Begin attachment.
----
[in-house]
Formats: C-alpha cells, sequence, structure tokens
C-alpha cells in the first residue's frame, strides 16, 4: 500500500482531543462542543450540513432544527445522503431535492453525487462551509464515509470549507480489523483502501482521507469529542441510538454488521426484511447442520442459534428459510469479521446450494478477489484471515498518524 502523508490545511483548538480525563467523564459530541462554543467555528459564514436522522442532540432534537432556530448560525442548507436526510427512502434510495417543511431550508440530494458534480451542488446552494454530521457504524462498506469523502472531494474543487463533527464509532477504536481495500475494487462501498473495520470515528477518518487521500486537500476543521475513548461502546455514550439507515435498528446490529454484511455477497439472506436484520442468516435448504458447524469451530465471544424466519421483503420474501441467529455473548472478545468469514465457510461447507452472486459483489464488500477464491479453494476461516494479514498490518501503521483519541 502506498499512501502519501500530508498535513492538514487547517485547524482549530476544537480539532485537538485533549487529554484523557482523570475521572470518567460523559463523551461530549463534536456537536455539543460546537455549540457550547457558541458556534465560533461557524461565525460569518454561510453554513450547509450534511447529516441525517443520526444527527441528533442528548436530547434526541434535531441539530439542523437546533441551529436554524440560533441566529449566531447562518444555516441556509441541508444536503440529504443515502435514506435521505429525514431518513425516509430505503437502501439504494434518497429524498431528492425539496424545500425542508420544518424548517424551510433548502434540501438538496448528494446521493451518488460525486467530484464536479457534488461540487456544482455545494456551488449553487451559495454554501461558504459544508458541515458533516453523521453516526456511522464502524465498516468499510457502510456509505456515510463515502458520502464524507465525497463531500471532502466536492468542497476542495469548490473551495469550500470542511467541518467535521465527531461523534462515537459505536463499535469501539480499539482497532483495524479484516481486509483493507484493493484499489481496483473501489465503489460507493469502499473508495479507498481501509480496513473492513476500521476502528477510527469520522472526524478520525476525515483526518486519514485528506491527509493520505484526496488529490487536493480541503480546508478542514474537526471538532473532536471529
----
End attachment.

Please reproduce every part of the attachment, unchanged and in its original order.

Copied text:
[in-house]
Formats: C-alpha cells, sequence, structure tokens
C-alpha cells in the first residue's frame, strides 16, 4: 500500500482531543462542543450540513432544527445522503431535492453525487462551509464515509470549507480489523483502501482521507469529542441510538454488521426484511447442520442459534428459510469479521446450494478477489484471515498518524 502523508490545511483548538480525563467523564459530541462554543467555528459564514436522522442532540432534537432556530448560525442548507436526510427512502434510495417543511431550508440530494458534480451542488446552494454530521457504524462498506469523502472531494474543487463533527464509532477504536481495500475494487462501498473495520470515528477518518487521500486537500476543521475513548461502546455514550439507515435498528446490529454484511455477497439472506436484520442468516435448504458447524469451530465471544424466519421483503420474501441467529455473548472478545468469514465457510461447507452472486459483489464488500477464491479453494476461516494479514498490518501503521483519541 502506498499512501502519501500530508498535513492538514487547517485547524482549530476544537480539532485537538485533549487529554484523557482523570475521572470518567460523559463523551461530549463534536456537536455539543460546537455549540457550547457558541458556534465560533461557524461565525460569518454561510453554513450547509450534511447529516441525517443520526444527527441528533442528548436530547434526541434535531441539530439542523437546533441551529436554524440560533441566529449566531447562518444555516441556509441541508444536503440529504443515502435514506435521505429525514431518513425516509430505503437502501439504494434518497429524498431528492425539496424545500425542508420544518424548517424551510433548502434540501438538496448528494446521493451518488460525486467530484464536479457534488461540487456544482455545494456551488449553487451559495454554501461558504459544508458541515458533516453523521453516526456511522464502524465498516468499510457502510456509505456515510463515502458520502464524507465525497463531500471532502466536492468542497476542495469548490473551495469550500470542511467541518467535521465527531461523534462515537459505536463499535469501539480499539482497532483495524479484516481486509483493507484493493484499489481496483473501489465503489460507493469502499473508495479507498481501509480496513473492513476500521476502528477510527469520522472526524478520525476525515483526518486519514485528506491527509493520505484526496488529490487536493480541503480546508478542514474537526471538532473532536471529